To store the code from a component tag 10 into the master tag 12 whenever a new component is placed in inventory or storage, an adaptor 18 mounted on one end of a cable 16 is placed over the component tag secured to the component and the other end of the cable is connected to the input of the master tag, thereby to cause the code of that component tag to be inserted and stored in a memory in the master tag 12 in a manner described in greater detail below. This process is repeated each time a new tagged component 14 or group of such components is added to inventory. Similarly, when a component is removed from inventory or storage, the cable adaptor 18 is again connected to the component tag on the component that is to be removed, thereby to modify the codes stored in the master tag memory, also as discussed in greater detail below.
The master tag 12, as illustrated schematically in FIG. 1, includes a transmit receiver antenna 26, which receives a sequentially coded rf interrogation signal from an external master transceiver or interrogator (not shown), which may be of the type disclosed in the aforesaid patent, the description of which is incorporated herein. The master tag 12 receives and detects the received coded signals from the master transceiver and compares them with the component tag codes stored in its memory. For each positive comparison of a received interrogation code and a stored component tag code, the master tag transmits a recognition signal to the master transceiver, which records each matching code, thereby to identify each coded component contained in inventory associated with that master tag.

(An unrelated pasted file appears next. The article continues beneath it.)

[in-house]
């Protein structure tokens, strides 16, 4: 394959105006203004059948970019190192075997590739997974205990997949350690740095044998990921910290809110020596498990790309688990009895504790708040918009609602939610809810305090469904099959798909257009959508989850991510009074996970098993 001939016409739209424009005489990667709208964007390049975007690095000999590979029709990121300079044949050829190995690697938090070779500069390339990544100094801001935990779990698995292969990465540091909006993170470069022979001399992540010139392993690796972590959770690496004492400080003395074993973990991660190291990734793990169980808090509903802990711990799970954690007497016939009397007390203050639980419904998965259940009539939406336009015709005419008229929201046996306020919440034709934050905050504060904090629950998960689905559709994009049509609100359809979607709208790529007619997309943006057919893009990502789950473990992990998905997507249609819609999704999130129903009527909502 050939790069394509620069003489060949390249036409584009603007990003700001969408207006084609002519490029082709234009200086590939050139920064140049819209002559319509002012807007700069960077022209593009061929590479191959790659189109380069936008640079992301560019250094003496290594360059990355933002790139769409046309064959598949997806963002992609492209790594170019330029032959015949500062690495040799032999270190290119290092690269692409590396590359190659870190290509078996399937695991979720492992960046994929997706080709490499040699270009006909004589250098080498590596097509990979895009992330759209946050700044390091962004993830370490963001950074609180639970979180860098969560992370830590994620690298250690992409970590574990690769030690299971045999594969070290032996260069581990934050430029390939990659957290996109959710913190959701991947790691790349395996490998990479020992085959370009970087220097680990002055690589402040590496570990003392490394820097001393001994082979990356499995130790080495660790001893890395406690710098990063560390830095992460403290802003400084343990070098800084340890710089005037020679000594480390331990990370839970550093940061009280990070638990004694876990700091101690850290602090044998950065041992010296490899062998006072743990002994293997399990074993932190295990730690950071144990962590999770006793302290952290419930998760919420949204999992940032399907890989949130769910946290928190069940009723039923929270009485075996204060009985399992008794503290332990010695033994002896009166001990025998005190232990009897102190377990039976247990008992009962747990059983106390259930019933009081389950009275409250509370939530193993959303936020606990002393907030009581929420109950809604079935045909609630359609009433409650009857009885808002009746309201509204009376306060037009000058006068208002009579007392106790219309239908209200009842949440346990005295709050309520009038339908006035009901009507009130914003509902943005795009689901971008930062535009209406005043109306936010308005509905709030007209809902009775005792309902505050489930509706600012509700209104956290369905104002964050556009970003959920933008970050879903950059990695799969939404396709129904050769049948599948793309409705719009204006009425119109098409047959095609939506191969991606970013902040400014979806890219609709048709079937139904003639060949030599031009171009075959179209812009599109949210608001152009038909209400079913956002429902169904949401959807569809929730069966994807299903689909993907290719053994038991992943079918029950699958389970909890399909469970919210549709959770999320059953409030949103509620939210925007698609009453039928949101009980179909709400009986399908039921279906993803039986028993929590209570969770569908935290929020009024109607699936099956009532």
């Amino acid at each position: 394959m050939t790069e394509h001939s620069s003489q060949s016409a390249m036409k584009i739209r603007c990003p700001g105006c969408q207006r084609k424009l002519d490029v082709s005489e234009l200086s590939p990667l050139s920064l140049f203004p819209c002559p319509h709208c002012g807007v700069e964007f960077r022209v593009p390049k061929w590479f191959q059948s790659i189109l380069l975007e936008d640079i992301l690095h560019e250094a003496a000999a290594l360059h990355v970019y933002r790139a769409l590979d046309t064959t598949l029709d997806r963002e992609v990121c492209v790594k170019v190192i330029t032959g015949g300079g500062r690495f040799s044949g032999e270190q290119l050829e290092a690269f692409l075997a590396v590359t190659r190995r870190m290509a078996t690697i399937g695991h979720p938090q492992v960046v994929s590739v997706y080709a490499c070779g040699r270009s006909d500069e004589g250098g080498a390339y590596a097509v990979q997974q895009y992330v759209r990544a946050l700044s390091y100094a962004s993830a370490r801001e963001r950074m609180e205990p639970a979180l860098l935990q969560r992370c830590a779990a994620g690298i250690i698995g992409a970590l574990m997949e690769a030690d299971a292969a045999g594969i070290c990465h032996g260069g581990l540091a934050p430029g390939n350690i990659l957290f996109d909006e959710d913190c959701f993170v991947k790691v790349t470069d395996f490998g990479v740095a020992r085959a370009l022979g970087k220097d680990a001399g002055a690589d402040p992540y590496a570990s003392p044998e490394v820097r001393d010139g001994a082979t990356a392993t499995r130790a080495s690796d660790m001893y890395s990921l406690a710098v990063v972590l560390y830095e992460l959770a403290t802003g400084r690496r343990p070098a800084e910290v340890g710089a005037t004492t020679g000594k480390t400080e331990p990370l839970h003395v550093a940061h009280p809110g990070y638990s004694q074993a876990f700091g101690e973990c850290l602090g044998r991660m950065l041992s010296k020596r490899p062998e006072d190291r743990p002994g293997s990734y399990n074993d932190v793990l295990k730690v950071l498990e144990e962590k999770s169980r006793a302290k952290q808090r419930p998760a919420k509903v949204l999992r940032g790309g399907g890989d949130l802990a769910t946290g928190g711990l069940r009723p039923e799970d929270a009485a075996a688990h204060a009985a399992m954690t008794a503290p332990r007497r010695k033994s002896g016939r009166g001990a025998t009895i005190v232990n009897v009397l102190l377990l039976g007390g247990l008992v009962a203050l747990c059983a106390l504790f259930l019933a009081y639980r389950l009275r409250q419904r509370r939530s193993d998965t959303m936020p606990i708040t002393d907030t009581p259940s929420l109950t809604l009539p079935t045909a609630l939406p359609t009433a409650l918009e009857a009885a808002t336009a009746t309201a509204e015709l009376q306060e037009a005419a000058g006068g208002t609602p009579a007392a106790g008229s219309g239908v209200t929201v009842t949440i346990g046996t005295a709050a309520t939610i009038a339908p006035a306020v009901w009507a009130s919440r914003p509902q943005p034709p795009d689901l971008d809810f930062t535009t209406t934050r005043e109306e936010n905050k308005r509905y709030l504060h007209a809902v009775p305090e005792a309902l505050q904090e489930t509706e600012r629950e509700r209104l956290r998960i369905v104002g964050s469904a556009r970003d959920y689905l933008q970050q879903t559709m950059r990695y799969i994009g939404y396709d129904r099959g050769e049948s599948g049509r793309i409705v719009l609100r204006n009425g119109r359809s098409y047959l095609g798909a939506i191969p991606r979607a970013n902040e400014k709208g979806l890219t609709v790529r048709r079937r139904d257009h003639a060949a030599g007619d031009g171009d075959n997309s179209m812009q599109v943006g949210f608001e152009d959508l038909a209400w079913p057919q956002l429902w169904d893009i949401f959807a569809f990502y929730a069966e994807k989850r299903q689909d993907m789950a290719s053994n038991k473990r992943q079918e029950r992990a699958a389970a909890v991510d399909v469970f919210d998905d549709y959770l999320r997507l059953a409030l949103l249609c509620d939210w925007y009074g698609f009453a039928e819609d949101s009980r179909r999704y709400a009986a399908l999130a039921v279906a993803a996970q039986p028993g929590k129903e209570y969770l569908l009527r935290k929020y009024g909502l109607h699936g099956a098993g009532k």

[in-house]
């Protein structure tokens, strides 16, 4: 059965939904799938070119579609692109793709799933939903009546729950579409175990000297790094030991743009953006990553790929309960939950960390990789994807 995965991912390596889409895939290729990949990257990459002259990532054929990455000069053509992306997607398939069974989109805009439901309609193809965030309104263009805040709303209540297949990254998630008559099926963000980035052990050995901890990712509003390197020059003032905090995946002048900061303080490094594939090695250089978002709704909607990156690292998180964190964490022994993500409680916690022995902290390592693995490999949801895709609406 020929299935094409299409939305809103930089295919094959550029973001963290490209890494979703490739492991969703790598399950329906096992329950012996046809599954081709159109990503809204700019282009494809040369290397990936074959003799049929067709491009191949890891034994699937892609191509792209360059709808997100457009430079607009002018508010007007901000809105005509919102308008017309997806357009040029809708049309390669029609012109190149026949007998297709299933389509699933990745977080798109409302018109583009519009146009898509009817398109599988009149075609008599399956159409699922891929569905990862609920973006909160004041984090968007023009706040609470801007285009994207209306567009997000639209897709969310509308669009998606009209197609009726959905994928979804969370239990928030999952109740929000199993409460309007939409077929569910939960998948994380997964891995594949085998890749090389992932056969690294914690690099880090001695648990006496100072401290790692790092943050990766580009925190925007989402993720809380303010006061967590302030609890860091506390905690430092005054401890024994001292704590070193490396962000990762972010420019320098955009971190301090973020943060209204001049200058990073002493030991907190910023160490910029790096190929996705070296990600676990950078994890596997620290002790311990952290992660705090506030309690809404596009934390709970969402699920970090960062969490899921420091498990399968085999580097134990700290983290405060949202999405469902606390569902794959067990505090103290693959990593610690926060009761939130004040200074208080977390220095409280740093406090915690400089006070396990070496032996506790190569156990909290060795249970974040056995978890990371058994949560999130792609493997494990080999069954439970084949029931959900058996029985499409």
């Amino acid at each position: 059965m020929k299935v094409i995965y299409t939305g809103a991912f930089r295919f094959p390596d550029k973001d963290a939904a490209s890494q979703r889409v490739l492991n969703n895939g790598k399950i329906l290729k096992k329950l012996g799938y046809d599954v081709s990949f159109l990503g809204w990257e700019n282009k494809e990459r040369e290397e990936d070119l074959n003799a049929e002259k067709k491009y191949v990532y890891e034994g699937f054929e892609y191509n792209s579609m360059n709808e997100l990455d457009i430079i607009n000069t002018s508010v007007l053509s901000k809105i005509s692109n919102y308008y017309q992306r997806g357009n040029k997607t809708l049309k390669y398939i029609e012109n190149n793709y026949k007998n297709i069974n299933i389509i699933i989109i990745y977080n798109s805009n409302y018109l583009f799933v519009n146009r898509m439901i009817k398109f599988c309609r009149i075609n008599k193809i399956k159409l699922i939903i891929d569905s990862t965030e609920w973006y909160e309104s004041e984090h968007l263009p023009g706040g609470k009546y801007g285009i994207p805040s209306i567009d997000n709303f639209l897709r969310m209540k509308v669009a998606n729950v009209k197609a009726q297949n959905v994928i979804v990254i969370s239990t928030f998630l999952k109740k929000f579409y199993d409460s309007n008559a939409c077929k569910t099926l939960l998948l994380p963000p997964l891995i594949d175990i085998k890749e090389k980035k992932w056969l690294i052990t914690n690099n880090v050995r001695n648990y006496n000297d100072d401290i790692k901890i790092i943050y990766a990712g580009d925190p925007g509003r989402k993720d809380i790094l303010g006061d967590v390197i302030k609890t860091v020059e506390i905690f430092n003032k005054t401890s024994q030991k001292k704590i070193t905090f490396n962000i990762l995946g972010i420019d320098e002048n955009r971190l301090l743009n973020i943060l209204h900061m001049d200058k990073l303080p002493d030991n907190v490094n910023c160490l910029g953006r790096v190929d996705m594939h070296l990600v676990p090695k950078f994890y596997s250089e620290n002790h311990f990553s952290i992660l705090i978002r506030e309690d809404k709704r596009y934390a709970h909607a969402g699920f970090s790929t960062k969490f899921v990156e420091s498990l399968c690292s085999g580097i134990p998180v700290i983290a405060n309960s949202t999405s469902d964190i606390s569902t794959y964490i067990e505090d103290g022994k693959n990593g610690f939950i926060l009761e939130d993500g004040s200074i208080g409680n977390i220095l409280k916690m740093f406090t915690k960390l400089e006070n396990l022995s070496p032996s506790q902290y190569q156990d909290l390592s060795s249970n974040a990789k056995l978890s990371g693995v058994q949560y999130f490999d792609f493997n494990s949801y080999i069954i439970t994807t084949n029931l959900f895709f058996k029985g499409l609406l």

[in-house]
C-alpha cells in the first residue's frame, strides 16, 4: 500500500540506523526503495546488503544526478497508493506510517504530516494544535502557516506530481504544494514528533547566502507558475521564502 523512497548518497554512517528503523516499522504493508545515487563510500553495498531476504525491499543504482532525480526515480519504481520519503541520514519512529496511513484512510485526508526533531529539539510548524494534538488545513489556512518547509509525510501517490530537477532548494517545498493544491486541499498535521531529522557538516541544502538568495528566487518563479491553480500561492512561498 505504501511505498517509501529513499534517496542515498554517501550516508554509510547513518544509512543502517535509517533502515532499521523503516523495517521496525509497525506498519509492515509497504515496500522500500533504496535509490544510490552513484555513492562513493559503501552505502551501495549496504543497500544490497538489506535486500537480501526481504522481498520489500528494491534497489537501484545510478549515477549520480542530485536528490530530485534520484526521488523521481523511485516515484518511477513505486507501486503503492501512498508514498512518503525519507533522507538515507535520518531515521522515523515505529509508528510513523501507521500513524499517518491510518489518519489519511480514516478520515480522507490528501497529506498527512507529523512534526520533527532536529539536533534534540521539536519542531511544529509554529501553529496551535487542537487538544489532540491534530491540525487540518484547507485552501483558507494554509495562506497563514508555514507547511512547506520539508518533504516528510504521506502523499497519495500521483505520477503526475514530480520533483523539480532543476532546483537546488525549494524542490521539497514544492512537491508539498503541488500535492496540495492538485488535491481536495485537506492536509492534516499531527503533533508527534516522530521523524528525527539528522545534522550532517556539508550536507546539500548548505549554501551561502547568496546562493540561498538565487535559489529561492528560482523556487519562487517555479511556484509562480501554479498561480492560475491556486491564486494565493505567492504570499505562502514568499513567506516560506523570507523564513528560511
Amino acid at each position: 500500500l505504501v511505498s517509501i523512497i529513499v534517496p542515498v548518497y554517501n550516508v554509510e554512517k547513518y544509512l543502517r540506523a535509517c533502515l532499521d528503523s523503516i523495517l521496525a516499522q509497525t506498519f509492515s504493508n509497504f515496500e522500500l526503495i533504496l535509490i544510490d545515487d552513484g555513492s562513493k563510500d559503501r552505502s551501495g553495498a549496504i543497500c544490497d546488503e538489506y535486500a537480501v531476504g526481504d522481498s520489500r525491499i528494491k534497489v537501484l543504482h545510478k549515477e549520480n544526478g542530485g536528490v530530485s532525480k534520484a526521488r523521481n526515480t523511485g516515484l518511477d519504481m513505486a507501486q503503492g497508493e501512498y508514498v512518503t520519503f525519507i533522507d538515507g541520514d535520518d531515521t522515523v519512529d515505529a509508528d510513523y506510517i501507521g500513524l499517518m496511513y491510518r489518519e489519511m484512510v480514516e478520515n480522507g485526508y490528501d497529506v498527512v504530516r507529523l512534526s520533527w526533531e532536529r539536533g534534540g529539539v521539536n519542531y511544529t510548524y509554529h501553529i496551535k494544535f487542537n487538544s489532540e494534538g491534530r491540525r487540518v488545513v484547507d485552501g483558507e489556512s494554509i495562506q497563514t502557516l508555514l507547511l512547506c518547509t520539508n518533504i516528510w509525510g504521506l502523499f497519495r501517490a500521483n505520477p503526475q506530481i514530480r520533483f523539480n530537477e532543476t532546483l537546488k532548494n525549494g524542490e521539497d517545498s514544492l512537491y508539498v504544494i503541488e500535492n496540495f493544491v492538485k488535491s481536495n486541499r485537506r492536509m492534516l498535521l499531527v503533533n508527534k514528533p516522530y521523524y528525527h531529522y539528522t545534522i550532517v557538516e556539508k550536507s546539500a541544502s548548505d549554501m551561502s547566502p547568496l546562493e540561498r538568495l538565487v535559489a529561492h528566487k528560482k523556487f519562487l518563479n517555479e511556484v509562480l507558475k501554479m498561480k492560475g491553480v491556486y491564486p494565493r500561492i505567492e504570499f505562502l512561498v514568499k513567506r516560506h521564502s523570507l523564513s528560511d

The antenna 26 in the master tag is connected to a transmit/receiver circulator or control 28, which controls the direction of conduction of an rf signal either to or from the antenna 26 to the remainder of the master tag. The output of the transmit/receiver control 28 is connected to an impedance match network 30, the output of which is, in turn, connected to a detection circuit 32. The latter detects and removes the received coded interrogation signal from its received carrier and applies the detected binary signal to an amplifier 34, which may, as shown, be included in an integrated circuit 36.
As shown in FIG. 3, the two binary levels "1" and "0" of the received multi-bit binary interrogate signal may be in the form of pulses of two different pulse widths. As also seen in FIG. 3 and as described in greater detail below, the incoming binary sigal may include an initial 5-bit header or synchronization signal followed by a 13-bit address or component tag signal followed by a three-bit cyclic redundancy check (CRC) error-detection code and a one-bit clock. The 13-bit signal corresponds to one of the 213 or 8,192 possible component tag codes that are interrogated. A response period or interval is provided between succeeding 16-bit interrogation signals, and the next interrogation signal includes a header code, a (CRC) signal, and a different 13-bit address code.